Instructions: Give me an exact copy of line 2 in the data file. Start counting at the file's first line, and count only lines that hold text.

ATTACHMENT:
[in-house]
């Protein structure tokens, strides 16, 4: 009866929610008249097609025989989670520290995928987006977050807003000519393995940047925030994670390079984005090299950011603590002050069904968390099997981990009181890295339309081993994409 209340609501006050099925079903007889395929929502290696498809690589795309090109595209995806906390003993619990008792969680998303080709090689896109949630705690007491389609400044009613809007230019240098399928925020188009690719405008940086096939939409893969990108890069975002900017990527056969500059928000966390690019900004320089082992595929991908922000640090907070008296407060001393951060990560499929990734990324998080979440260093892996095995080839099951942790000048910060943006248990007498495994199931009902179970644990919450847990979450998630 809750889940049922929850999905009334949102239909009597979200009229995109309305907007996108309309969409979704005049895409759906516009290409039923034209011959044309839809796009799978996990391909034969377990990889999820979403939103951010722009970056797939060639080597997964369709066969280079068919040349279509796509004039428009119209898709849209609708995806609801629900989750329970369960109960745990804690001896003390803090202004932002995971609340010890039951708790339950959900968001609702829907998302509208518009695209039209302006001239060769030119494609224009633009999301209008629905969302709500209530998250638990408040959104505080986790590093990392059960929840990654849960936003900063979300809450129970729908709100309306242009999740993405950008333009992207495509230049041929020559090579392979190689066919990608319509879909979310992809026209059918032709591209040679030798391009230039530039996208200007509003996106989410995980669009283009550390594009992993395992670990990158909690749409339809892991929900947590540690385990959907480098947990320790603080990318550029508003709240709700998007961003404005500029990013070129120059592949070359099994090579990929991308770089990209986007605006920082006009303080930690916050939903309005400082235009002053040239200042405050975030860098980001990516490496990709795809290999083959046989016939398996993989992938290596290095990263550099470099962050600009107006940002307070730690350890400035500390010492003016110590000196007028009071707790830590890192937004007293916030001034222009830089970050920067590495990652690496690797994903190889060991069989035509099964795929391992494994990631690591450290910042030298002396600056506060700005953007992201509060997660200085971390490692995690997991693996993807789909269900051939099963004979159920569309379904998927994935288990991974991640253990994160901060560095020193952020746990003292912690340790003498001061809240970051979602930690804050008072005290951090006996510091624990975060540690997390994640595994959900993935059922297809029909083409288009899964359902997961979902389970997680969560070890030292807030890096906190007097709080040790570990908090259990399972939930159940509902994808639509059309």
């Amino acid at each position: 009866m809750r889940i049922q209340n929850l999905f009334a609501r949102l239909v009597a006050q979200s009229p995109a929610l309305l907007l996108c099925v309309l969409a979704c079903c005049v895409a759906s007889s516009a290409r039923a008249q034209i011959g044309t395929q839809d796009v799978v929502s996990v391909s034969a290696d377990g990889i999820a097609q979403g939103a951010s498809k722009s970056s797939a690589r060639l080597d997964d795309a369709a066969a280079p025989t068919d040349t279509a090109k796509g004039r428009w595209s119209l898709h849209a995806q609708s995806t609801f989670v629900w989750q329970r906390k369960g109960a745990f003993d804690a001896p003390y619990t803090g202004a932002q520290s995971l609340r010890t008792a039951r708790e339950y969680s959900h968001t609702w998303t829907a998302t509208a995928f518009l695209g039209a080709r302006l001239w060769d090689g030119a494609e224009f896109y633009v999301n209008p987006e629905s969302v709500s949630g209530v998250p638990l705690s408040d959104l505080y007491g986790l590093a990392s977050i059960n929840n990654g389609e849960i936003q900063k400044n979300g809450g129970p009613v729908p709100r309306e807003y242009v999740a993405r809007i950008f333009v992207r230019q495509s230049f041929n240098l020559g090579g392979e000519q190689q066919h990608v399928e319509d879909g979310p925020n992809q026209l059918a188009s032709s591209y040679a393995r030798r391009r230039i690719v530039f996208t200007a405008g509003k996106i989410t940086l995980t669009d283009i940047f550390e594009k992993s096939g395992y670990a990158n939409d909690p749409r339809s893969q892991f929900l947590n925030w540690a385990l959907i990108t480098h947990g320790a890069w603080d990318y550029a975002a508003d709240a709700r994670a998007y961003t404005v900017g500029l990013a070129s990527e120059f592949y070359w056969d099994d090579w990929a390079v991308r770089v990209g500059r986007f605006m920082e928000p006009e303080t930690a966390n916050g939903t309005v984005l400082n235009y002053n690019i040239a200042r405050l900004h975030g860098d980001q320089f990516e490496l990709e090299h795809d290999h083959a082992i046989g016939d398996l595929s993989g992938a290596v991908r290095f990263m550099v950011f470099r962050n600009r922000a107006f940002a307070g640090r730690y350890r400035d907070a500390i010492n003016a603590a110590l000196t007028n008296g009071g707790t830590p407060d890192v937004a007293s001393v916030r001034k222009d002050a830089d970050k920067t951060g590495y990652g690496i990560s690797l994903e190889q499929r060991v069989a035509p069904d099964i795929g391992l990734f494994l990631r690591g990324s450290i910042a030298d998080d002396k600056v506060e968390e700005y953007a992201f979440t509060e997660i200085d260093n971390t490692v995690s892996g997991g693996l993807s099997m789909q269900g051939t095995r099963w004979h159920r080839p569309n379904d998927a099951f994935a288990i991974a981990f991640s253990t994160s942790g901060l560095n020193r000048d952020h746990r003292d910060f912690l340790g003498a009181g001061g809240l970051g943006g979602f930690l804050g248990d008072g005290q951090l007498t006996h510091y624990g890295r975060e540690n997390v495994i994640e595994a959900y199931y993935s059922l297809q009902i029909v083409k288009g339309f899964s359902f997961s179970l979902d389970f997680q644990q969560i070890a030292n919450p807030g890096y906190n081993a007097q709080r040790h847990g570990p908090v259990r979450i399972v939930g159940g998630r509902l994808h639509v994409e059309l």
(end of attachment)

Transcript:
């Protein structure tokens, strides 16, 4: 009866929610008249097609025989989670520290995928987006977050807003000519393995940047925030994670390079984005090299950011603590002050069904968390099997981990009181890295339309081993994409 209340609501006050099925079903007889395929929502290696498809690589795309090109595209995806906390003993619990008792969680998303080709090689896109949630705690007491389609400044009613809007230019240098399928925020188009690719405008940086096939939409893969990108890069975002900017990527056969500059928000966390690019900004320089082992595929991908922000640090907070008296407060001393951060990560499929990734990324998080979440260093892996095995080839099951942790000048910060943006248990007498495994199931009902179970644990919450847990979450998630 809750889940049922929850999905009334949102239909009597979200009229995109309305907007996108309309969409979704005049895409759906516009290409039923034209011959044309839809796009799978996990391909034969377990990889999820979403939103951010722009970056797939060639080597997964369709066969280079068919040349279509796509004039428009119209898709849209609708995806609801629900989750329970369960109960745990804690001896003390803090202004932002995971609340010890039951708790339950959900968001609702829907998302509208518009695209039209302006001239060769030119494609224009633009999301209008629905969302709500209530998250638990408040959104505080986790590093990392059960929840990654849960936003900063979300809450129970729908709100309306242009999740993405950008333009992207495509230049041929020559090579392979190689066919990608319509879909979310992809026209059918032709591209040679030798391009230039530039996208200007509003996106989410995980669009283009550390594009992993395992670990990158909690749409339809892991929900947590540690385990959907480098947990320790603080990318550029508003709240709700998007961003404005500029990013070129120059592949070359099994090579990929991308770089990209986007605006920082006009303080930690916050939903309005400082235009002053040239200042405050975030860098980001990516490496990709795809290999083959046989016939398996993989992938290596290095990263550099470099962050600009107006940002307070730690350890400035500390010492003016110590000196007028009071707790830590890192937004007293916030001034222009830089970050920067590495990652690496690797994903190889060991069989035509099964795929391992494994990631690591450290910042030298002396600056506060700005953007992201509060997660200085971390490692995690997991693996993807789909269900051939099963004979159920569309379904998927994935288990991974991640253990994160901060560095020193952020746990003292912690340790003498001061809240970051979602930690804050008072005290951090006996510091624990975060540690997390994640595994959900993935059922297809029909083409288009899964359902997961979902389970997680969560070890030292807030890096906190007097709080040790570990908090259990399972939930159940509902994808639509059309």